It’s May and although, students are getting ready to graduate and you were just given a huge list of hires you need to make for junior roles. But the problem is, you are way late in the game. You needed to hire business students and the best ones are likely gone now. What do you do? Don’t fret. There hope even in May for your university recruiting efforts. I, personally suggest looking into Arts and Science school. Often times these students have quantitative skills, exceptional writing skills, and most importantly are still looking for work. The population is often ignored by large-scale university programs meaning there is higher unemployment overall with these graduates. This translates into increased opportunity for you. I’m here to tell you as part of a special Q&A, you are missing out.
Q&A with Erica Etes, Director of Employer Relations
I recently sat down with Erica Etes, Director of Employer Relations for Fulbright College, The University of Arkansas to have an open discussion on the topic of university recruiting and how employers can improve their on-campus as well as off-campus recruiting efforts.
How did you get started in the Career Services profession?
Currently, my role is Director of Employer Relations for Fulbright College at the University of Arkansas. I connect employers with arts and science students. Previously, I worked as a career counselor for the U of A for 6 years. I work primarily with the Employers and Recruiters in my current role.
Tell me about your school at the University of Arkansas:
Fulbright College of Arts and Science:
- 7800 students (undergrad/grad)
- Bachelor’s, Master’s, PhD
- 19 disciplines in 4 areas of focus, Natural Sciences (Analytical), Social Sciences (Service-Oriented), Humanities (Writing skills), Fine Arts (Design and Experience)
- Over 30+ programs
What are some high yield opportunities for employers to partner with Employer relations at your school?
Attend our main career fair and industry specific events, like:
- Media and communications design career fair
- Non-Profit, government and helping professions career fair
What’s a good example of how a company and their recruiters can partner with your team well (best practices)?
We enable companies to engage with a broader cross-section of students. For example, an Ad company in Kansas City attended a spring career fair. The next fall they came to campus to host an info session, and while on campus, we partnered up with art professional development class to conduct interviews with students maximized their time on campus and provided with a broader group of students to consider. It was a solid plan that we would can replicate with other employers.
[bctt tweet=”The graduating class of 2017 is expected to have 2.5% unemployment – Forbes ” via=”no”]
How did they partner with ER and Career services?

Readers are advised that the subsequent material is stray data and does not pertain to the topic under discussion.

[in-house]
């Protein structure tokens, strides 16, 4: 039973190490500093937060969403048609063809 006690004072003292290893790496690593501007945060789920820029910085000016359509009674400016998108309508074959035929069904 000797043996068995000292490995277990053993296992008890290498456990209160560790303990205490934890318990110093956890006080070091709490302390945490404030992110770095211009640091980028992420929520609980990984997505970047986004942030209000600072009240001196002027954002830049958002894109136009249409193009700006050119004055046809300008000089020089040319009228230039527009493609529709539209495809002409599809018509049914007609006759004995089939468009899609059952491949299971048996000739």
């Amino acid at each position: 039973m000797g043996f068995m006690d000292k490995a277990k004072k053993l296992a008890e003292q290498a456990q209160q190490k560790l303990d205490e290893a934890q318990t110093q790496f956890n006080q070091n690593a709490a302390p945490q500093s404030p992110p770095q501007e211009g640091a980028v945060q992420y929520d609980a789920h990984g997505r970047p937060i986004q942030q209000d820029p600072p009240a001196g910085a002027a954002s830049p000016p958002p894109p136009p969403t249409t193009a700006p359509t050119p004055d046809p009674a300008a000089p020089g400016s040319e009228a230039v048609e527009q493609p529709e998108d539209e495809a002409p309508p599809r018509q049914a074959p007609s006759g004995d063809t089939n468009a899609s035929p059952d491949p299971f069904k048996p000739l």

They had initiated with faculty, the faculty passed it to ER, companies often reach out to specific departments to do presentations in the classroom, but once had them in the process, did a site visit in Kansas City and cultivated the relationships, and we could expand the cut off students, comm, arts, advertising. The relationship sits with ED now.
How would recommend companies better leverage what Employer Relations offers?
- The most important thing is to make sure you’re posting jobs online
- Participate in the career fairs
- Send your Employer Relations contact about your list of requisitions and qualifications.
Why is that important?
We can streamline the process and maximize your time and effort. We can bring forward other students who would be interested in professional employment opportunities with your company. Employers reach out to faculty often and that’s always good to see, but they may be missing out on all that the School can offer. They may only speak to one class. But if they use the system and Career Services they will get more.
We have a distribution list, weekly emails and updates for students and we can highlight and market their visit onsite to the school.
Connect with Erica Etes on LinkedIn.
University Recruiting 365 Days a Year
Even though summer school and graduation are literally days away, you can still access students and grads working with people like Erica as well as career services and the alumni community to reach out to students even after school ends. In this frictionless employment economy, jobs are plentiful with unemployment for college graduates reported at 2.5% although actual unemployment rates for grads are under debate. A recent graduate who is waiting tables full time after graduation while actively looking for work isn’t considered “unemployed” by the Bureau of Labor Statistics. Good talent is still out there which is why working with different colleges in your university recruiting efforts can work to your advantage at any time of the year.